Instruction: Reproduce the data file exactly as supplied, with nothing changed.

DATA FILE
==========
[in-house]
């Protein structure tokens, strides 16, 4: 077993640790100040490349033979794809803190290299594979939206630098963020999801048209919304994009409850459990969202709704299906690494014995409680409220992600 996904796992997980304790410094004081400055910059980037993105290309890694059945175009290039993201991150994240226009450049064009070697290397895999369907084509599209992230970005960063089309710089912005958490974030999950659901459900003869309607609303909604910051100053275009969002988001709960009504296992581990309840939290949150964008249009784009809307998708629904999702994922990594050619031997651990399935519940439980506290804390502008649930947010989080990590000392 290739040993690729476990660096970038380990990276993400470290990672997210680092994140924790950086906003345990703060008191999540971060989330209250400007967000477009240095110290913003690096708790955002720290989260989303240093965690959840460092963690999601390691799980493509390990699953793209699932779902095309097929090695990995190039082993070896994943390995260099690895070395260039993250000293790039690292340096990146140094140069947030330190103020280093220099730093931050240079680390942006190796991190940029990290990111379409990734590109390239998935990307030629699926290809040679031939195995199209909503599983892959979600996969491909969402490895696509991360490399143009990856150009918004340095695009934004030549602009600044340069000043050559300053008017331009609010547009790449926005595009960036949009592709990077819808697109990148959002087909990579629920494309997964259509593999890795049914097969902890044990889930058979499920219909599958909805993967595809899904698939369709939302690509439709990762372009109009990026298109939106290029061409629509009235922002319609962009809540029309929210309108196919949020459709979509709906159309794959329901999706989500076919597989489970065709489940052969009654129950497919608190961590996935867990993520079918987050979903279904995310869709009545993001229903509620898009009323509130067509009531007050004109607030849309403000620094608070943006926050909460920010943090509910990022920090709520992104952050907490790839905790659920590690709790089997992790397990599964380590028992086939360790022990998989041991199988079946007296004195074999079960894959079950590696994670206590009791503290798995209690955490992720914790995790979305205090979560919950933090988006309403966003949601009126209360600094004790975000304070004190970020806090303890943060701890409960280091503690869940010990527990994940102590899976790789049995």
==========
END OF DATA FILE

[in-house]
């Protein structure tokens, strides 16, 4: 077993640790100040490349033979794809803190290299594979939206630098963020999801048209919304994009409850459990969202709704299906690494014995409680409220992600 996904796992997980304790410094004081400055910059980037993105290309890694059945175009290039993201991150994240226009450049064009070697290397895999369907084509599209992230970005960063089309710089912005958490974030999950659901459900003869309607609303909604910051100053275009969002988001709960009504296992581990309840939290949150964008249009784009809307998708629904999702994922990594050619031997651990399935519940439980506290804390502008649930947010989080990590000392 290739040993690729476990660096970038380990990276993400470290990672997210680092994140924790950086906003345990703060008191999540971060989330209250400007967000477009240095110290913003690096708790955002720290989260989303240093965690959840460092963690999601390691799980493509390990699953793209699932779902095309097929090695990995190039082993070896994943390995260099690895070395260039993250000293790039690292340096990146140094140069947030330190103020280093220099730093931050240079680390942006190796991190940029990290990111379409990734590109390239998935990307030629699926290809040679031939195995199209909503599983892959979600996969491909969402490895696509991360490399143009990856150009918004340095695009934004030549602009600044340069000043050559300053008017331009609010547009790449926005595009960036949009592709990077819808697109990148959002087909990579629920494309997964259509593999890795049914097969902890044990889930058979499920219909599958909805993967595809899904698939369709939302690509439709990762372009109009990026298109939106290029061409629509009235922002319609962009809540029309929210309108196919949020459709979509709906159309794959329901999706989500076919597989489970065709489940052969009654129950497919608190961590996935867990993520079918987050979903279904995310869709009545993001229903509620898009009323509130067509009531007050004109607030849309403000620094608070943006926050909460920010943090509910990022920090709520992104952050907490790839905790659920590690709790089997992790397990599964380590028992086939360790022990998989041991199988079946007296004195074999079960894959079950590696994670206590009791503290798995209690955490992720914790995790979305205090979560919950933090988006309403966003949601009126209360600094004790975000304070004190970020806090303890943060701890409960280091503690869940010990527990994940102590899976790789049995």